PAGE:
Many officeholders in the United States are required to take an oath of office. How would a mute person do this?
By whatever means that person communicates. ASL (sign language), sign a piece of paper with the words, write the words and sign them...
The original law from the U.S. Constitution is for the president, Article II, Section 1:
Before he enter on the Execution of his Office, he shall take the following Oath or Affirmation:-"I do solemnly swear (or affirm) that I will faithfully execute the Office of President of the United States, and will to the best of my Ability, preserve, protect and defend the Constitution of the United States."
It does not say anything about speaking those words aloud. So in whichever way "he" is able to take the oath should suffice.
Ask Amanda Folendorf
She appears to be the only deaf elected "chief executive" (mayor, governor, president, etc.) in the US. I can't find any resources which say whether she swore the oath of office verbally, via interpreters, or another way. However, she does have a team of interpreters to navigate her daily duties, so I would presume they performed during her swearing-in ceremony.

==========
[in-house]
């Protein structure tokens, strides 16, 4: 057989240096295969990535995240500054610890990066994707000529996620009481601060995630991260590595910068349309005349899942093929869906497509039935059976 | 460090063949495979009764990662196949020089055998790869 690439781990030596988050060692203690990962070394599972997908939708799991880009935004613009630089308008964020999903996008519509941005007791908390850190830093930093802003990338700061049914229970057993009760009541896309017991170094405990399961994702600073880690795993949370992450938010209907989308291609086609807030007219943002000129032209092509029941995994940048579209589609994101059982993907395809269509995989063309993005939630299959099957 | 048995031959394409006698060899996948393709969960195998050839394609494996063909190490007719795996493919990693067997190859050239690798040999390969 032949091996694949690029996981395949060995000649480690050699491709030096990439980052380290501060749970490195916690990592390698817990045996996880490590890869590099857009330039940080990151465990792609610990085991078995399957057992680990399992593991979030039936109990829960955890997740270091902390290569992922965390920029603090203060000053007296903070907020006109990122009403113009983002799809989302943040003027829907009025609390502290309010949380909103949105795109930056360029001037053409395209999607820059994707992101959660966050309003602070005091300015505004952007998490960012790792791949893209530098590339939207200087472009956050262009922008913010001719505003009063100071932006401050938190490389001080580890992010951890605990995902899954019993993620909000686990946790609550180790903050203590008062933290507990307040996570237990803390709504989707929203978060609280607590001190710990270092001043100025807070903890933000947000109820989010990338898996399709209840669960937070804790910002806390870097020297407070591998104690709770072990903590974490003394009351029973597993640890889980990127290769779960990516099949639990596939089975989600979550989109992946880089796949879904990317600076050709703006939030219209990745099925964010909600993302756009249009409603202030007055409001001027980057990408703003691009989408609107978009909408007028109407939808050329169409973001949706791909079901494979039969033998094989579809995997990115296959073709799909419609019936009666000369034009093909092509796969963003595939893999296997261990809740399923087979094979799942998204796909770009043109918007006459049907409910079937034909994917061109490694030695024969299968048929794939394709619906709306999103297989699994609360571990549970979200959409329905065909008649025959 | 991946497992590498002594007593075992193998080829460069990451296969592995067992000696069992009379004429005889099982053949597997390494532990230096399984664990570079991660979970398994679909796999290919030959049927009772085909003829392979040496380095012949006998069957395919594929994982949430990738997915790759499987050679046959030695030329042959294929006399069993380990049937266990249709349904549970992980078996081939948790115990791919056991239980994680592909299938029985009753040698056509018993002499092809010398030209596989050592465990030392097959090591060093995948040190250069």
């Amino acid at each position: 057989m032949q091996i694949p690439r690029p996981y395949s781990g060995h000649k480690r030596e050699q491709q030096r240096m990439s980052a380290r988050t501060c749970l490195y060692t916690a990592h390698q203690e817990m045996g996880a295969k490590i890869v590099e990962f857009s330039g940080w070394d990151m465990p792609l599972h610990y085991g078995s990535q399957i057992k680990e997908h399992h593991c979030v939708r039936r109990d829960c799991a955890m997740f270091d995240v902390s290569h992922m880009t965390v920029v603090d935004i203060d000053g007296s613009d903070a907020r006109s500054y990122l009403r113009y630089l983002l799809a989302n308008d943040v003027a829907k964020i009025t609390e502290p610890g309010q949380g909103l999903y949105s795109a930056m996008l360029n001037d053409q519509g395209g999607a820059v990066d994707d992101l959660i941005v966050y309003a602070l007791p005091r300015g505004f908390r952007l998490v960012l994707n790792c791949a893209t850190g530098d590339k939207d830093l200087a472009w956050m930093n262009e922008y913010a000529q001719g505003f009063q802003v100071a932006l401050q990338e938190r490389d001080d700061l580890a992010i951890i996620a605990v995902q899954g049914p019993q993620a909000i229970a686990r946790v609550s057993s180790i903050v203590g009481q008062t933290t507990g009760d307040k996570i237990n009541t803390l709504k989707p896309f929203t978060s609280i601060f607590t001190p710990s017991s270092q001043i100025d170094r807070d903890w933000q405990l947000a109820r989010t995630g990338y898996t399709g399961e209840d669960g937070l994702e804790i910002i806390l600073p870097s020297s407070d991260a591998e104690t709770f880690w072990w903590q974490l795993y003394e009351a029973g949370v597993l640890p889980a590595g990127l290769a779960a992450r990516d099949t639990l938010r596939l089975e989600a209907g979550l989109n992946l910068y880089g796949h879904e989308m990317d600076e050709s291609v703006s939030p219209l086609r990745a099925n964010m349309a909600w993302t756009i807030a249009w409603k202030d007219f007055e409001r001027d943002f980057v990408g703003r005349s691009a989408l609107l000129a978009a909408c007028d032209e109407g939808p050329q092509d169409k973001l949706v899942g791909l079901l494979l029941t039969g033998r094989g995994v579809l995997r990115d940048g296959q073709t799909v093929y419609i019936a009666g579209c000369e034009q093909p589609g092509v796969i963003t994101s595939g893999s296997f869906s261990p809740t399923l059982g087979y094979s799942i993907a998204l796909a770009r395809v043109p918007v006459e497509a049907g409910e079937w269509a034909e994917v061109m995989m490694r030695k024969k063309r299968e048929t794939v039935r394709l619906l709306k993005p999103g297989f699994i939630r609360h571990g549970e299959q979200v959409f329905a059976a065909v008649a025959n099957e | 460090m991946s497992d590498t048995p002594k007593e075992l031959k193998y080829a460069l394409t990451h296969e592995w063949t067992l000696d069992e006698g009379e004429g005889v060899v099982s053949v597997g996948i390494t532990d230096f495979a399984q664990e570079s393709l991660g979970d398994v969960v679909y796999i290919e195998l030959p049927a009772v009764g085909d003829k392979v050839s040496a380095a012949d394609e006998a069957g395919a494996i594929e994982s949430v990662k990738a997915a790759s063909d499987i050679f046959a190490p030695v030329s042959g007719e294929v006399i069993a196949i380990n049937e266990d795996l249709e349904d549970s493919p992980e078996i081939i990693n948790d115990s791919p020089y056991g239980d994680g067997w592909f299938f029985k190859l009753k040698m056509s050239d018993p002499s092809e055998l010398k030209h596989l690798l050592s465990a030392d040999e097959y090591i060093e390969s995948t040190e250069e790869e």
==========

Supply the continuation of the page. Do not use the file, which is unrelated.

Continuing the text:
Like many deaf people, she has some hearing, and can presumably vocalize to an understandable degree, given that her parents didn't even know she was deaf for several years. Thus, it is possible that she took the oath orally.
However, I believe that under the Americans with Disabilities Act, she would be legally entitled to demand that she be allowed to take the oath in ASL, even though ASL is not an official language of the US (though perhaps it ought to be). In particular, state and local governments are subject to the ADA under 42 U.S.C. §§ 12131, and may not exclude individuals with disabilities from "participation in" the activities of said entities (presumably including the mayoral office, though IANAL), by section 12132.